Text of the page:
WORLD WAR ONE RESOURCES

Richard Lander School Reporters produced a video report about following in the footsteps of a 14 year old soldier during their WW1 battlefields visit

Related Stories

Broadcasting is when you tell everyone your story and actually tell people what you have discovered during your trip to the World War One battlefields.

You can show it to your class or maybe do a presentation at an assembly so more people in school can find out about the trip.

But you might also want to share your experiences and broadcast your report to a wider audience and for School Report, this means publishing your finished report(s) on your school website.

BROADCASTING RESOURCES

How you can you get a bigger audience? Is there is a special World War One commemoration event in your local area or a community group or local history society who might be interested in your report. If the focus of your battlefields report is related to a local regiment or soldiers this might be especially relevant.

Why not promote the broadcast by emailing links to friends, family or other schools or by promoting the report with posters in school or your local library?

TOP TIPS

School Reporters from the Richard Lander School in Truro have some top tips to help you produce your own report:

Oscar, 14: "Enjoy the experience and don't worry about what other people think, use your judgement. I really enjoyed the filming and learned loads."

Erin, 13: "If you are recording speak clearly and watch out for background noise. Going on the history visit gave me a great insight into World War One."

The Richard Lander School Reporters unexpectedly met the prime minister David Cameron during their battlefields trip

Adam, 14: "Be motivated and be prepared to think on your feet. Be realistic about what you can achieve in the time available; a detailed plan beforehand will mean you can plan in as much filming as possible."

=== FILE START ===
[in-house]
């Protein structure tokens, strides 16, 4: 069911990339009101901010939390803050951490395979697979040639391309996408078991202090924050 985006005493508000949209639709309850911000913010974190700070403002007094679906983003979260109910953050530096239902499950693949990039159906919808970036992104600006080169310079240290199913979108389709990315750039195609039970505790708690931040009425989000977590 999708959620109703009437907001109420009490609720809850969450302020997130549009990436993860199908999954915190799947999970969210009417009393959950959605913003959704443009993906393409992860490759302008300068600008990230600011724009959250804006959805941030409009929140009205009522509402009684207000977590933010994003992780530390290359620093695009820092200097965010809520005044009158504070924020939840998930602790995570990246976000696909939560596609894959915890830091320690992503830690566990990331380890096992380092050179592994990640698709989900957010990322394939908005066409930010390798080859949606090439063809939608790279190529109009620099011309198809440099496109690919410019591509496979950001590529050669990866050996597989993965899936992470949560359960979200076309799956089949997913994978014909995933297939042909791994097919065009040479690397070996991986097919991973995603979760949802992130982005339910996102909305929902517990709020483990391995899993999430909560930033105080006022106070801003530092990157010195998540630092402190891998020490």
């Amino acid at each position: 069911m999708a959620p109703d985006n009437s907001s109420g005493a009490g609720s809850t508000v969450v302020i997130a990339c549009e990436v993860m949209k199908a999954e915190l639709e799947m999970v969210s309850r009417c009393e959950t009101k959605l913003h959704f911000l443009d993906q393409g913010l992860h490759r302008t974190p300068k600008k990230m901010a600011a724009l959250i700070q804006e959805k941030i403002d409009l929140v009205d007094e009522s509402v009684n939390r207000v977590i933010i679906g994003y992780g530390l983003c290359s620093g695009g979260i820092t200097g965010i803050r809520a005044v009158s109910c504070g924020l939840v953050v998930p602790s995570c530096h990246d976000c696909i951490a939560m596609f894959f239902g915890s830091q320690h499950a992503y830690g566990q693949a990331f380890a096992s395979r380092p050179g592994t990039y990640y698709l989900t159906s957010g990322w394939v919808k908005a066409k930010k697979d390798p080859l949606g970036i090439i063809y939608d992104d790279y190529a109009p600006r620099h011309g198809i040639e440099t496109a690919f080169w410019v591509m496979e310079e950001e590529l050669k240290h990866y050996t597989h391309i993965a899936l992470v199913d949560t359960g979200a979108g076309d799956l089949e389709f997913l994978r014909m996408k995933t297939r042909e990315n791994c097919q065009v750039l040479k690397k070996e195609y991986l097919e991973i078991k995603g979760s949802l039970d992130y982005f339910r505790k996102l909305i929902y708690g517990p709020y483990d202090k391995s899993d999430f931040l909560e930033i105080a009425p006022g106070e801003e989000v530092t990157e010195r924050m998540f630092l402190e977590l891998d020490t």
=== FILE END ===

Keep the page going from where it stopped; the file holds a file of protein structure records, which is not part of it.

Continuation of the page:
Tamsin, 14: "Make sure you have what you want to say well planned and rehearsed before you go on camera. "

Matt, 14: "Speak clearly and don't be nervous, it may take more than one take."

Zak,12: "Be confident when you are filming, every bit of footage is useful. It was amazing to have the opportunity to film the stories of these war heroes. I would recommend the experience to any students."

Rebecca Jarvis, Teacher: "It was a fantastic experience for the students; having a permanent record of our visit on film has made all the hard work worthwhile and is a great resource for us to use back in school."

More on This Story

Related Stories

The BBC is not responsible for the content of external Internet sites

Lesson plans

BBC © 2014 The BBC is not responsible for the content of external sites. Read more.

This page is best viewed in an up-to-date web browser with style sheets (CSS) enabled. While you will be able to view the content of this page in your current browser, you will not be able to get the full visual experience. Please consider upgrading your browser software or enabling style sheets (CSS) if you are able to do so.